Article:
9/11 Fireboat That Could

ByABC News
September 12, 2003, 2:14 PM

N E W  Y O R K, Sept. 14 -- In the panic of Sept. 11, 2001, as tens of thousands of people tried to leave the island of Manhattan, an aging boat once headed for the scrap heap became a hero of sorts.

On 9/11, the John J. Harvey raced to Pier 11, evacuating 150 terrified, dust-covered people.

Then came a second call. Firemen battling blazes at the World Trade Center had no water because the twin towers had fallen on the water lines.

"The water mains were destroyed, so there was no other source of water available, except for the river," said Tim Ivory, a mechanic who is Harvey's engineer.

The fireboat works by sucking in the water it floats on. The Harvey's pumps can shoot 20,000 gallons a minute.

Retired by the New York City Fire Department in 1994, the Harvey was supposed to be sold for scrap, but eight fireboat lovers bought it in 1999.

They were thinking of making it a floating bar when Ivory said, "Wait, I think we can make it work again." And they did, having no idea how useful it would prove be.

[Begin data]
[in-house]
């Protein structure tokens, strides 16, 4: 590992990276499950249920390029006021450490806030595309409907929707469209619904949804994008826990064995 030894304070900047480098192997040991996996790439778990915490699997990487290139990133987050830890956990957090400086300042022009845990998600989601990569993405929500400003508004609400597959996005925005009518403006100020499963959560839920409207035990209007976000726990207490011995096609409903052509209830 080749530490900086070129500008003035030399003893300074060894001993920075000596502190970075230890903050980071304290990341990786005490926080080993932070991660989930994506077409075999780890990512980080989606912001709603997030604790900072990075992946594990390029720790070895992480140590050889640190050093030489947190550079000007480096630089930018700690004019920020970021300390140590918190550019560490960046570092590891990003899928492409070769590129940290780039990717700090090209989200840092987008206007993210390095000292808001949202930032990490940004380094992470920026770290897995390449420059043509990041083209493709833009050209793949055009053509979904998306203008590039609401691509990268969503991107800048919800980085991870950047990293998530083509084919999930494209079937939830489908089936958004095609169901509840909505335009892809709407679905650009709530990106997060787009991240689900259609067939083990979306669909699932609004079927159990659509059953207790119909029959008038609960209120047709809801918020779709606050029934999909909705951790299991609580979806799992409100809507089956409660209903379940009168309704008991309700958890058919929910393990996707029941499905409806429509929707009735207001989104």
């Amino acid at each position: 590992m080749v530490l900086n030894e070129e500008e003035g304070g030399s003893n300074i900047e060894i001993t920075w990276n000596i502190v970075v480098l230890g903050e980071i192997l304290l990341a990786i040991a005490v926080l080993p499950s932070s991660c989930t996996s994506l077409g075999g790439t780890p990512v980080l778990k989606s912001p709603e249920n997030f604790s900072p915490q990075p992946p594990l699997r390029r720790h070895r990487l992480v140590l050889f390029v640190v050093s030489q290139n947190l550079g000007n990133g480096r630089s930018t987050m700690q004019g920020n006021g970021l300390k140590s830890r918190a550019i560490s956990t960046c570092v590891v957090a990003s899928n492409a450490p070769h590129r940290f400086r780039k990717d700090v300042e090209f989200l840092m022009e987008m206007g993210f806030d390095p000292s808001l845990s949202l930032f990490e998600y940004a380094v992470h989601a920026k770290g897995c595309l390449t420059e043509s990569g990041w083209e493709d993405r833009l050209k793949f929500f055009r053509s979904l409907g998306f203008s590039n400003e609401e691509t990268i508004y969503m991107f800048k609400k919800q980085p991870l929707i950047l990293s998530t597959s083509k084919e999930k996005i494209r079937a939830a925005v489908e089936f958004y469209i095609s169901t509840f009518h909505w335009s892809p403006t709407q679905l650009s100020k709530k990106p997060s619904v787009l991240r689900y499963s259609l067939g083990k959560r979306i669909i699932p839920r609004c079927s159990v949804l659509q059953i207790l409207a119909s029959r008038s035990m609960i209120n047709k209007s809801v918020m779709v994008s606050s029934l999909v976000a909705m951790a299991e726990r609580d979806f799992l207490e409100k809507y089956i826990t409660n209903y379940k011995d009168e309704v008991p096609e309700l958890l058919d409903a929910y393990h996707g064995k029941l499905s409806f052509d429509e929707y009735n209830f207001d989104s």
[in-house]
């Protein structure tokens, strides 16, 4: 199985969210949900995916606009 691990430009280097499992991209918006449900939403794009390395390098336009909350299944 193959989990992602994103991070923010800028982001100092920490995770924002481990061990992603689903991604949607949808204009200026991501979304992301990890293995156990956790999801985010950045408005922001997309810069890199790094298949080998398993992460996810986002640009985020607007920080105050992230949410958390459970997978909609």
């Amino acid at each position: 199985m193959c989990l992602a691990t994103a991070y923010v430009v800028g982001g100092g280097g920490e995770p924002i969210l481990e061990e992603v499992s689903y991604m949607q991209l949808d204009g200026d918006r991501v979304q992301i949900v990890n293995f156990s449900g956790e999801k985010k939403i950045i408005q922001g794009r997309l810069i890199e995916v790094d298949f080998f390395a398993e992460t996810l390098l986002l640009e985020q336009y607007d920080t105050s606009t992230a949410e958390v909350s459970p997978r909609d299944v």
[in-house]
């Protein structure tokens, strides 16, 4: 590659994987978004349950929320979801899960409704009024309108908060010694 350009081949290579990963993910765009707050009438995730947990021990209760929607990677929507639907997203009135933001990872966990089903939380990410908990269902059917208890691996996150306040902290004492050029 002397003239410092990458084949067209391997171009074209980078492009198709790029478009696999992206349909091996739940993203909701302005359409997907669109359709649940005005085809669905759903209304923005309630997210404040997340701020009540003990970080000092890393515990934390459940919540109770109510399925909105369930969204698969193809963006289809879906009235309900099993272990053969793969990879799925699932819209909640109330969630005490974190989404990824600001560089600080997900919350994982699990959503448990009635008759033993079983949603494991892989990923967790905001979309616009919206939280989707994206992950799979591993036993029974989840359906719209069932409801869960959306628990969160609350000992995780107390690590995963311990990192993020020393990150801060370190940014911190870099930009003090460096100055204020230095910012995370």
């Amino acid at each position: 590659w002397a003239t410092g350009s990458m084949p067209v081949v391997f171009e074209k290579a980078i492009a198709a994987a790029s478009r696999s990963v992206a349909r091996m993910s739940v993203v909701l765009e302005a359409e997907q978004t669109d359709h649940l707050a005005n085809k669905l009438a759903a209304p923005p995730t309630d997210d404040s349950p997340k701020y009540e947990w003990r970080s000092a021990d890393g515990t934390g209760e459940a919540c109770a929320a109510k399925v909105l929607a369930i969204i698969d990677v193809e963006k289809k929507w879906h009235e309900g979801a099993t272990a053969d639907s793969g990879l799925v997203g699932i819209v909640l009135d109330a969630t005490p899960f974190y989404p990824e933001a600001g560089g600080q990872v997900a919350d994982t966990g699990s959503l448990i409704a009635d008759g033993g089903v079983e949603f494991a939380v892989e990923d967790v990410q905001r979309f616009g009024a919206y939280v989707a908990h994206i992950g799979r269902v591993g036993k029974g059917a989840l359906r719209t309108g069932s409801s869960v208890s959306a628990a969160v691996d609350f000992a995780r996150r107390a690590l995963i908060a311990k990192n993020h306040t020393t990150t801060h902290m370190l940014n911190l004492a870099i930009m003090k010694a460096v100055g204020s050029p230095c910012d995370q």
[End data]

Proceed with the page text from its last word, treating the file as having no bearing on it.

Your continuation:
For three days, the Harvey joined three active-duty fireboats to provide the only water there was to keep the 9/11 fires from getting worse.

Storied History

It was not the first action the Harvey had seen.

"When you have lots of time to sit in one spot and look around, you realize that there's been 70 years worth of people crawling all over this boat," Ivory said. "It's gone through, or I should say, outlived, many crew members."

It was the most powerful fireboat in the world when built in 1931, able to douse the cars more than 200 feet up on the George Washington Bridge.

The Harvey battled dockside fires, and won fame when the ship Normandy capsized during World War II, almost crushing another fireboat. The Harvey pulled that fireboat free at the last moment.

Preservation Bid

Nowadays, the ship's owners are trying to raise funds for its preservation. They offer occasional free trips and demonstrations.

"This boat runs, and that is the beautiful thing about it," said Jessica DuLong, the assistant fireboat engineer. "She's a living museum."